The U.S. federal government response — not the efforts of first responders themselves — has been widely criticized as critics contrasts the U.S. response in Puerto Rico with efforts in Texas and Florida, after hurricanes, for example.


In Anguilla, a British overseas territory about 230 miles to the east of Puerto Rico that was hit by Hurricane Irma last month, tourism officials are still hoping the UK government comes through with their support.

“We’ve always had support from the UK but we’re hoping to get more from Britain right now,” said Cardigan Connor, Minister of Tourism for Anguilla, speaking at the State of the Travel Industry Conference in Grenada this week. “Sometimes you have to prod somebody and say now is the time, not tomorrow.”

Connor said the destination is focusing on getting hospitality workers through the next six months. “Investing in people is not political, it’s humanitarian,” he said. “We don’t have unemployment benefits in Anguilla and that makes the situation even more critical for those who are out of work because of the storm.”

The British Virgin Islands, Dutch St. Maarten and French St. Martin have also criticized their overseas government’s initial responses to the storms.

Telling Travelers to Come Back

Some 70 percent of Caribbean destinations are either open or unaffected by recent hurricanes, said Gloria Guevara, president and CEO of the World Travel & Tourism Council (WTTC), at a media briefing in New York City Thursday. Some 75 percent of the region’s hotels are open heading into peak tourism season, she added.

WTTC and its members are working to get the message out that the entire region wasn’t damaged and that some hard-hit islands are beginning to come back. But Guevara said that Jamaica, for example, which so far hasn’t been affected by any hurricanes this year, is still seeing some cancellations.

Guevara, who took over the reins at WTTC in July and previously served as Mexico’s Secretary of Tourism, along with other positions in the private sector, is determined to increasingly turn her organization’s words into actions as WTTC and its partners work to address the Caribbean and other crises.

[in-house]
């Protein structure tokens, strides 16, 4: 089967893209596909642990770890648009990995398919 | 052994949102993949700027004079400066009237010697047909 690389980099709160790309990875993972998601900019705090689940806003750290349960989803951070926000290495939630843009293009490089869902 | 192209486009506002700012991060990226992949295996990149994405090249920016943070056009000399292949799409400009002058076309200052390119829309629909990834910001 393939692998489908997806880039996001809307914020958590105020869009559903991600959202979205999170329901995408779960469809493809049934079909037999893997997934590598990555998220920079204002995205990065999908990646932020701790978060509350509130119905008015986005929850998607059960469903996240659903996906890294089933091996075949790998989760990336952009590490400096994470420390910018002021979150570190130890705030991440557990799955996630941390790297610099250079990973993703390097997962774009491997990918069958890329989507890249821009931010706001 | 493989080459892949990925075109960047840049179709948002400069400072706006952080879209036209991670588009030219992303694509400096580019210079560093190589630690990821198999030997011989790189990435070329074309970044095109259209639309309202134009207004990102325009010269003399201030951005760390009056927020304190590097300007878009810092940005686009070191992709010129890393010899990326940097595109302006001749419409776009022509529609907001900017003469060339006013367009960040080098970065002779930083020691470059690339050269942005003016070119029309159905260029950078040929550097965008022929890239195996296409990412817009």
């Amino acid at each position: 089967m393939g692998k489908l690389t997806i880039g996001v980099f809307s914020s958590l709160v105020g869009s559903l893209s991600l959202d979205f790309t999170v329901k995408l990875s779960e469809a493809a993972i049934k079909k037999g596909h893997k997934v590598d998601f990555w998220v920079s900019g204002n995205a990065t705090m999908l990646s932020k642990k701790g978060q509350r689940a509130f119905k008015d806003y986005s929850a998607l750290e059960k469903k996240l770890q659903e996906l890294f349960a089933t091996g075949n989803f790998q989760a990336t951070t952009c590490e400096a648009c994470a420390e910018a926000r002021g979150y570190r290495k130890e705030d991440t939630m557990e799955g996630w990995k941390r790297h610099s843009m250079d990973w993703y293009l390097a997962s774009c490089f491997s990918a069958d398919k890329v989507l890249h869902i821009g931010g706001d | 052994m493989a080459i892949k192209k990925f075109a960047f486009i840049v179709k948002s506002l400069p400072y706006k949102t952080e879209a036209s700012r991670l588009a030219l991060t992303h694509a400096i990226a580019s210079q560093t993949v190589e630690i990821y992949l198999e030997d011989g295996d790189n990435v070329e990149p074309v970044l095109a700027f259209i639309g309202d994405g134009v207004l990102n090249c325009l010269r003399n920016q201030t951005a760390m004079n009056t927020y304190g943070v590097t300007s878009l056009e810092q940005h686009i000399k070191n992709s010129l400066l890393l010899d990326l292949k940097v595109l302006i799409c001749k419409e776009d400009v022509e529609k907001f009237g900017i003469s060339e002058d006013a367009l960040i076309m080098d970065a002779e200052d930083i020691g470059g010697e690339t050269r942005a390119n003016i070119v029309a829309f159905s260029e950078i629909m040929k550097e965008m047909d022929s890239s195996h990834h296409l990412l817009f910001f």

“We’re getting our message out that the Caribbean is open but we’re working with more tangible actions and tangible outcomes,” said Guevara.

Guevara said that WTTC plans to work more closely with governments, in general, to ensure they understand the importance of tourism to their economies and how they should respond to security and natural disasters that impact tourism.

The organization also plans to get more involved on the ground in helping out after a natural disaster or terrorist attack, for example, Guevara said. To that end, WTTC’s Tourism Cares program and the Caribbean Hotel & Tourism Association established the Caribbean Tourism Recovery Fund aimed at sending donations to islands “directly affected by the hurricanes, complementing relief and empowering the tourism sector to combine and leverage resources to help the region bounce back better than before,” according to the fund’s website.

Given that the Caribbean counts some 2.4 million people among its tourism workforce and is one of the world’s most tourism-dependent regions, Guevara said it’s equally important to support tourism employees after storms as it is to ready destinations for the return of travelers.


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Tags: hurricanes, puerto rico, tourism, trump, wttc

Photo credit: Much of Puerto Rico looks like a war zone post-Hurricane Maria, but the island's tourism boss wants to make nice with the U.S. federal government despite its tepid response to the crisis. Bloomberg